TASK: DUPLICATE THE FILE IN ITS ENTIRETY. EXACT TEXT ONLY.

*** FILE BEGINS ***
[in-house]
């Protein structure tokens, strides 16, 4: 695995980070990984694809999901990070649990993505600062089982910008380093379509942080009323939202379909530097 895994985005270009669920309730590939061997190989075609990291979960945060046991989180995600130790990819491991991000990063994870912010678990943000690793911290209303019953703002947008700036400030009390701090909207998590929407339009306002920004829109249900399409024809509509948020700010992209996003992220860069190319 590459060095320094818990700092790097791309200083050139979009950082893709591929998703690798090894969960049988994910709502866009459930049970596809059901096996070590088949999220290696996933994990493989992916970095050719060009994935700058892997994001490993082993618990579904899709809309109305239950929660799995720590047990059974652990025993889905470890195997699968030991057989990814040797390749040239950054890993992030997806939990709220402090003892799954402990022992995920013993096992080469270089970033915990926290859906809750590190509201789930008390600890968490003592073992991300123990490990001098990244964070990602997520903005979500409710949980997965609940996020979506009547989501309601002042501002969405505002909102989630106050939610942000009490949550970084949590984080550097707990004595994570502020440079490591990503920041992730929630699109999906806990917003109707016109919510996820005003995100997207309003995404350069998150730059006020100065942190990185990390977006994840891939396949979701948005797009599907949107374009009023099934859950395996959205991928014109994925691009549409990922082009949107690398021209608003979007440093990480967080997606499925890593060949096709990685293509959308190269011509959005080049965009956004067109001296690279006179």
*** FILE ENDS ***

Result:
[in-house]
């Protein structure tokens, strides 16, 4: 695995980070990984694809999901990070649990993505600062089982910008380093379509942080009323939202379909530097 895994985005270009669920309730590939061997190989075609990291979960945060046991989180995600130790990819491991991000990063994870912010678990943000690793911290209303019953703002947008700036400030009390701090909207998590929407339009306002920004829109249900399409024809509509948020700010992209996003992220860069190319 590459060095320094818990700092790097791309200083050139979009950082893709591929998703690798090894969960049988994910709502866009459930049970596809059901096996070590088949999220290696996933994990493989992916970095050719060009994935700058892997994001490993082993618990579904899709809309109305239950929660799995720590047990059974652990025993889905470890195997699968030991057989990814040797390749040239950054890993992030997806939990709220402090003892799954402990022992995920013993096992080469270089970033915990926290859906809750590190509201789930008390600890968490003592073992991300123990490990001098990244964070990602997520903005979500409710949980997965609940996020979506009547989501309601002042501002969405505002909102989630106050939610942000009490949550970084949590984080550097707990004595994570502020440079490591990503920041992730929630699109999906806990917003109707016109919510996820005003995100997207309003995404350069998150730059006020100065942190990185990390977006994840891939396949979701948005797009599907949107374009009023099934859950395996959205991928014109994925691009549409990922082009949107690398021209608003979007440093990480967080997606499925890593060949096709990685293509959308190269011509959005080049965009956004067109001296690279006179």